Back in 1991 while attending the San Diego Comic Con, I had a long conversation (well for me 30″ is long) with famed artist Jack Kirby. We spoke about Sgt, Fury (my favorite character) and a few other things related to comic characters he drew, conceived and wrote stories about. He even signed a few comic books for me. But he also denied my request for his autograph on my Captain America #100. He was pleasant in explaining his rationale. He stated that Captain America was a collaborative creation of his and Joe Simon back in the early 1940’s. When Marvel had Captain America with his own title, Jack was mildly upset that Stan Lee and Marvel had presented the Cap as their creation along with Jack’s. Jack had wanted to write and draw the reborn Captain America, but it didn’t go as planned. After several years, Jack felt that by autographing Captain America #100, he would be lending credibilty to Stan Lee and Marvel’s involvement in the development of Captain America’s character, when in fact, it was Jack and Joe Simon who came up with the character.
While much has been said about artist’s owned characters, Jack was ahead of his time and certainly would have profited greatly had he owned the character rights to Captain America. But to see others take credit (and money) from his creation was too insulting later in his career. Therefore, he withheld autographing Captain America #100 as his form of silent protest.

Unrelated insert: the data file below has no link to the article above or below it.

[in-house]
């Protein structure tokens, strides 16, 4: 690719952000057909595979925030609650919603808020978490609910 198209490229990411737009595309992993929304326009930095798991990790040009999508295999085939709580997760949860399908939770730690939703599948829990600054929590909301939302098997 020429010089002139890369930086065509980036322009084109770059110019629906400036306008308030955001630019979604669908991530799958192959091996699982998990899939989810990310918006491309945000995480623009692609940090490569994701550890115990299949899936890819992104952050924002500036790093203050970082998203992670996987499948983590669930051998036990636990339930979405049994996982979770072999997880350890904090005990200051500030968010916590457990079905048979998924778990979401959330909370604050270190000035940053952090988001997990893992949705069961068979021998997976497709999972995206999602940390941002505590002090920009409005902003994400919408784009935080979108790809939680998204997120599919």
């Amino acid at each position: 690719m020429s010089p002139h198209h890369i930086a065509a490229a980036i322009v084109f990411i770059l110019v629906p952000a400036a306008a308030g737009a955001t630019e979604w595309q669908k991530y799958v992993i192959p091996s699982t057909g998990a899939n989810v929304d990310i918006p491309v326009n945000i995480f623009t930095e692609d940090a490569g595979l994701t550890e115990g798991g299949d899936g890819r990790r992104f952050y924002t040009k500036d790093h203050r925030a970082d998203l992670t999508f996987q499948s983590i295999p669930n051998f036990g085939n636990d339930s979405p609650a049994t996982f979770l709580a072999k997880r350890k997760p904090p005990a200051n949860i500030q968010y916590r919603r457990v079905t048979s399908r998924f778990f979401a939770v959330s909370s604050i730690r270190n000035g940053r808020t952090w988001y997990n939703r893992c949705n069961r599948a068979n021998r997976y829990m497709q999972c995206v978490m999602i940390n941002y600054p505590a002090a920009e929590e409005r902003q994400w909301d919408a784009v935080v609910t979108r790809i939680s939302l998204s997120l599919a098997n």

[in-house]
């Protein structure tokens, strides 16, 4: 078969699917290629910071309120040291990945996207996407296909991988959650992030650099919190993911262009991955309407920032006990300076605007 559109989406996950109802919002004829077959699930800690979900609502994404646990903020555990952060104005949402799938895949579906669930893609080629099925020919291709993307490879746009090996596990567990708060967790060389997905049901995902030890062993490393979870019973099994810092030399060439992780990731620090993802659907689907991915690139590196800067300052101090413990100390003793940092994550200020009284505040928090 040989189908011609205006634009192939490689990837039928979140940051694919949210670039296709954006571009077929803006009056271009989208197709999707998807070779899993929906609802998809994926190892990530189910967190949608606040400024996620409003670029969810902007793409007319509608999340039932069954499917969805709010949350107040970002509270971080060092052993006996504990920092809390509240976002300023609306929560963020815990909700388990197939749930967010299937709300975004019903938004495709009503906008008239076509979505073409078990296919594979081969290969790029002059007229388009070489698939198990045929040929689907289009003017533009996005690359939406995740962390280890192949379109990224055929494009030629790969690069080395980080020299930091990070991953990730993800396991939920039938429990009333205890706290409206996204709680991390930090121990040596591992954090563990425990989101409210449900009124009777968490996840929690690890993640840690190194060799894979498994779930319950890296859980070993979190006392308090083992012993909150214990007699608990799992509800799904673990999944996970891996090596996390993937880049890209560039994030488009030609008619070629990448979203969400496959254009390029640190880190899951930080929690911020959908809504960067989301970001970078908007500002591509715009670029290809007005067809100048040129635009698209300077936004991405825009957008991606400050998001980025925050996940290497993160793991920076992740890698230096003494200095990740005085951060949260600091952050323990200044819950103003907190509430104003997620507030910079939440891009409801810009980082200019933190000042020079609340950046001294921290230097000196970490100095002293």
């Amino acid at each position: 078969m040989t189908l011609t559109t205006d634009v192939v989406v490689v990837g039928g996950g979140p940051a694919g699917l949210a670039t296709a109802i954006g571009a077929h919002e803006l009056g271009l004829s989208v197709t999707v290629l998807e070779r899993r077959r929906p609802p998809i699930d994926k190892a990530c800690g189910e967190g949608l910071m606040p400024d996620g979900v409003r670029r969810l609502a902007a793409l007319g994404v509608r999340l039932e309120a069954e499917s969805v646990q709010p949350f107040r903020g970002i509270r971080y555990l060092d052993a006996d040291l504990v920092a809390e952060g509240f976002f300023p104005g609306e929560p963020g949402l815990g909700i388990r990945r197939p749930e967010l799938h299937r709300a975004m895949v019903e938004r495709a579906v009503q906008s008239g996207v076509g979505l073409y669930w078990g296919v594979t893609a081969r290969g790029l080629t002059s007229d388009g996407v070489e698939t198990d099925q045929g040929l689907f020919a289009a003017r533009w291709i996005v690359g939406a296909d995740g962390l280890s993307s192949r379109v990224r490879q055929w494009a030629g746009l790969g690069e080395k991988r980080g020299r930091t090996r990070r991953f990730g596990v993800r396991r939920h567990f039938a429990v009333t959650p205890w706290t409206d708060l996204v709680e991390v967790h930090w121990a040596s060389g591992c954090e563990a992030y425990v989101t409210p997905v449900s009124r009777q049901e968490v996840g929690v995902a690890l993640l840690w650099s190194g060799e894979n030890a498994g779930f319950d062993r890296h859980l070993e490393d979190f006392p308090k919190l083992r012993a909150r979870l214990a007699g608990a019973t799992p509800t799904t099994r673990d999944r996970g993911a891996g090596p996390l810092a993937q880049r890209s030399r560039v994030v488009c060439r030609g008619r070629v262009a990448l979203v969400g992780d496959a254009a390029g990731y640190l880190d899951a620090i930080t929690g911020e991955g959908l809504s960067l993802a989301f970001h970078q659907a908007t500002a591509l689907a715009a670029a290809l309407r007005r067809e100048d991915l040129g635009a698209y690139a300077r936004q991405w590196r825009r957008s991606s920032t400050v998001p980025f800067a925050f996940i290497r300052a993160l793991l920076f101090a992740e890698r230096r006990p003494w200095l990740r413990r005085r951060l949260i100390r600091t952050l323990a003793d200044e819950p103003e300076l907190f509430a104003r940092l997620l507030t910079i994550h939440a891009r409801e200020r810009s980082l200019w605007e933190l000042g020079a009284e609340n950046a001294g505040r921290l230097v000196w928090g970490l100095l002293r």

Now think about it for a minute. When was the last time you actually saw, in person, a comic book signed by the great late Jack Kirby? Twenty years ago, you could find one with a little searching. But now, any comic book signed by Jack is a rare find. Compared to books signed by Stan Lee, Jack Kirby signed books are far rarer, and far more valuable. Jack’s autograph on a comic book is worth at least $400, plus the value of the comic book. But on comic books that are the #1 issue of any certain title, it is extremely rare! And to find one on Captain America #100, is well.. near impossible.
I was fortunate to find a Captain America #100 signed by Jack. I am debating whether to sell it, or simply hold on to this little treasure. I will be sending it off to CBCS for grading and signature authentication. I know it is genuine, but to insure it, it needs to be graded and authenticated. I suspect the book will grade somewhere around a 7.0 with off white pages and an authentic autograph. What is it worth you ask? Well, $2000 would be a conservative number. I cannot recall seeing a Captain America #100 signed by Jack. Even after finding out about this “secret silent protest”, I scoured many comic shows and websites looking for the book, to no avail.
But I thought I would share this little tidbit to my readers, to see if they have seen such a copy, or possibly own one. If you do own one, well, hold on to it. You may never see another in the near future.